Print 18 comment(s) - last by macca007.. on Jan 31 at 3:00 AM

Slow waves are generated by the middle frontal lobe, and as this region deteriorates with age, the elderly tend to lose the ability to experience long REM sleep

University of California, Berkeley, scientists have found a connection between the amount of sleep one gets in their old age and the quality of their memory.

The UC Berkeley team, led by Matthew Walker, believes that forgetfulness in old age may be attributed to a lack of deep, non-rapid-eye-movement (REM) sleep.

According to the study, the slow brain waves produced during deep REM sleep help move memories from the hippocampus (short-term memory storage in the brain) to the prefrontal cortex (long-term memory in the brain) while we are young. But as we grow older, memories tend to get trapped in the hippocampus because we receive less REM sleep.

Also, these slow waves are generated by the middle frontal lobe, and as this region deteriorates with age, the elderly tend to lose the ability to experience long REM sleep.

“What we have discovered is a dysfunctional pathway that helps explain the relationship between brain deterioration, sleep disruption and memory loss as we get older – and with that, a potentially new treatment avenue,” said Walker, an associate professor of psychology and neuroscience at UC Berkeley.

The study took a look at 18 healthy young adults in their 20s and 15 healthy older adults in their 70s. Before going to bed, all participants learned 120 word sets. They then went to sleep while an electroencephalographic (EEG) machine measured their brain waves.

In the morning, all participants were tested on their word sets once again while both functional and structural Magnetic Resonance Imaging (fMRI) scans were conducted.

The team found that the elderly participants had a 75 percent lower quality of deep sleep than the younger crowd, and their memory with the word sets was 55 percent lower too. The study noted that the younger participants had a longer deep sleep, which helped with the memory sets.

Source: UC Berkeley

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Not Significant
By Oyster on 1/29/2013 10:49:45 AM , Rating: 3
The study took a look at 18 healthy young adults in their 20s and 15 healthy older adults in their 70s.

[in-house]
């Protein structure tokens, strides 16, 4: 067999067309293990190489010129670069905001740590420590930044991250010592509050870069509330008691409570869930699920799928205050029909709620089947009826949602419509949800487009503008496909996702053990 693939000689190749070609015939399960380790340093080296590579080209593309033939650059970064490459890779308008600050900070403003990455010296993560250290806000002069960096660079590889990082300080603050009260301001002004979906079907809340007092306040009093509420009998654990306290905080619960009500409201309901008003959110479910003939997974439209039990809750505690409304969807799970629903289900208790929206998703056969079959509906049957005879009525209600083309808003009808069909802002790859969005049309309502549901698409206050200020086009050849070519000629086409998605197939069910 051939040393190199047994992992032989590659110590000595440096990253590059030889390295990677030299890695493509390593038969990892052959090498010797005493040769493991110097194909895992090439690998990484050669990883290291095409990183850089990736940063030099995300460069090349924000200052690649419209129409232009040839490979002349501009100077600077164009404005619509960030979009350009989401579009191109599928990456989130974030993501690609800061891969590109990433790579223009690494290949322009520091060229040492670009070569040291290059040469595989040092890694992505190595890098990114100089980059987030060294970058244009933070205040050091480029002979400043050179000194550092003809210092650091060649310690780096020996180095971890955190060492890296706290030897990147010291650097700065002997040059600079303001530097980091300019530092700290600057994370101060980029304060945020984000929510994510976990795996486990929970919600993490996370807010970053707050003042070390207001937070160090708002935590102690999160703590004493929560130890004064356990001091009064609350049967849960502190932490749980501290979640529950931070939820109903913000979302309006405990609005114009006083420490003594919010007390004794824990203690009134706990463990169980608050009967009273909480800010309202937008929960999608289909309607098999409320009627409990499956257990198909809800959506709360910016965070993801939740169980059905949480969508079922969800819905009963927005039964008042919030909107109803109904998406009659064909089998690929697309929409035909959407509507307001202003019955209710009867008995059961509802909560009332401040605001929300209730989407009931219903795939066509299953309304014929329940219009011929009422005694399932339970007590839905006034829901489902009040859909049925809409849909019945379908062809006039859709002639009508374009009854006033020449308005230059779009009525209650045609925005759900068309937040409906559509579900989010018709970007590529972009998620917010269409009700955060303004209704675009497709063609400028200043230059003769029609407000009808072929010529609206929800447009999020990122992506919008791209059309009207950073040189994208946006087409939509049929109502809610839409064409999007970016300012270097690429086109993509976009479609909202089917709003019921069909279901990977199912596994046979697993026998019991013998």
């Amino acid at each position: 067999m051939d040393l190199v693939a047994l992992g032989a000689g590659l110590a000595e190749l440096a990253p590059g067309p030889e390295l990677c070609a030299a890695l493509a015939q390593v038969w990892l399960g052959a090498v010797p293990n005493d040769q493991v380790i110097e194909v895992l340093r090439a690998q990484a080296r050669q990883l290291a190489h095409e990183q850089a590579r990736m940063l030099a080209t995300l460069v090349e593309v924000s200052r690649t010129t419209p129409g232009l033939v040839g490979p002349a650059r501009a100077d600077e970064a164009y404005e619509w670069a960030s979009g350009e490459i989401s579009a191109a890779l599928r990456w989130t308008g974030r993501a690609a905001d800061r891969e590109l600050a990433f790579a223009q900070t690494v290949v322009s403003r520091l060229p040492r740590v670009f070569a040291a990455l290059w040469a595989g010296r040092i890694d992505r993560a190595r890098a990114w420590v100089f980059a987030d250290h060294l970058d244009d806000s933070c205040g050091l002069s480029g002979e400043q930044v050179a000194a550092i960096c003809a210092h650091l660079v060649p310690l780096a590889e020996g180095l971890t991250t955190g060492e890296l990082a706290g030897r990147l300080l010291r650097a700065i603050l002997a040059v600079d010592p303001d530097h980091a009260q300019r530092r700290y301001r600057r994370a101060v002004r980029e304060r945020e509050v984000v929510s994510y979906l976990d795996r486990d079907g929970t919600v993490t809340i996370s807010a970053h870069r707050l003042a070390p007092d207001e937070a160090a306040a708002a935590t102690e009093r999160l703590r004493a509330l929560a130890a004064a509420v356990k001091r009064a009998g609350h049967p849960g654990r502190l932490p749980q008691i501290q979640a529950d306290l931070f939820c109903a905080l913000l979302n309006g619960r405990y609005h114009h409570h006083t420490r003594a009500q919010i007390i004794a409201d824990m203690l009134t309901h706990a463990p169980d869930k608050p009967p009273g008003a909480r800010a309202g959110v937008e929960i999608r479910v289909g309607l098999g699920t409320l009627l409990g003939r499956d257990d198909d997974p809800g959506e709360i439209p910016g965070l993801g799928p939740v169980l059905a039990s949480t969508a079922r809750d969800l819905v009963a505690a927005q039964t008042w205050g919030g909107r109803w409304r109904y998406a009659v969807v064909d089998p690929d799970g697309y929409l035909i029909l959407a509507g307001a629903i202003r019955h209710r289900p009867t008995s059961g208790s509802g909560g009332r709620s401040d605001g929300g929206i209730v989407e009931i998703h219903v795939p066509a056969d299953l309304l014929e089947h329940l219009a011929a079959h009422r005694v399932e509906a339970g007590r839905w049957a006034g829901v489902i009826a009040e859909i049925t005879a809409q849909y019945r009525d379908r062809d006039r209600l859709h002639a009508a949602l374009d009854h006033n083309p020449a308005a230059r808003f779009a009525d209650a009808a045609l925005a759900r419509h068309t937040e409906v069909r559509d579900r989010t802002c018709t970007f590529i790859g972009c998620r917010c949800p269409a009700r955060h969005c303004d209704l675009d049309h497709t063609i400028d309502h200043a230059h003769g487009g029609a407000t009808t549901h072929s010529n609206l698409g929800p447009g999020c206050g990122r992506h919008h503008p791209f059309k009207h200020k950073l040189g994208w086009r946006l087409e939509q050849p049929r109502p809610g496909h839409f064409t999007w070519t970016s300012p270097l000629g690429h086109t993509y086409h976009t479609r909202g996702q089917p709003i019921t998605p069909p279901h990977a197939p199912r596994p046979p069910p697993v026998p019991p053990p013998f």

Someone's research money definitely went down the drain. A sample size (for each group) of less than 30 is NOT statistically significant. Didn't expect this from a Berkeley study!

RE: Not Significant
By Sivar on 1/29/2013 11:50:56 AM , Rating: 2
Nearly any sample size can be statistically valid. It depends on the target confidence level, though it's usually 80% or higher.

RE: Not Significant
By Asetha on 1/29/2013 12:43:42 PM , Rating: 2
A confidence interval of 80% is well below accepted practice of two standard deviations.

The smaller the sample size, the less statistical significance can be inferred. A regression model would likely throw data points all over the place.

RE: Not Significant
By Netscorer on 1/29/2013 1:05:55 PM , Rating: 2
Whoa, English please.

RE: Not Significant
By Basilisk on 1/29/2013 1:28:35 PM , Rating: 2
Translation: The study results are interesting enough to justify further exploration. The small sample didn't wast money; it was, essentially. a prototype study IMO.

Often small samples are run with limited funds in order to garner Big Bucks for broader or more in depth follow-up studies. And, that's the way I'd like the research funds to be spent: prototyping, analysis, justification.

RE: Not Significant
By maugrimtr on 1/30/2013 10:31:08 AM , Rating: 2
The sample size was also suitable for another reason - there are limited variables. Old people have poorer memories than young people. This has been an established fact since forever so it does not require a massive population. The smaller population was sufficient to prove broad differences between the two, i.e. for a pre-existing (also well studied) theory that REM sleep influences long term memory.

RE: Not Significant
By MrBlastman on 1/30/2013 11:16:39 AM , Rating: 2
Dr. Peter Venkman would disagree!

It isn't the quantity of research students that you have, but the quality of them. And attractiveness. And willingness to go out to dinner with you after a study.


What type of sleep is it then?
By MZperX on 1/29/2013 12:02:13 PM , Rating: 4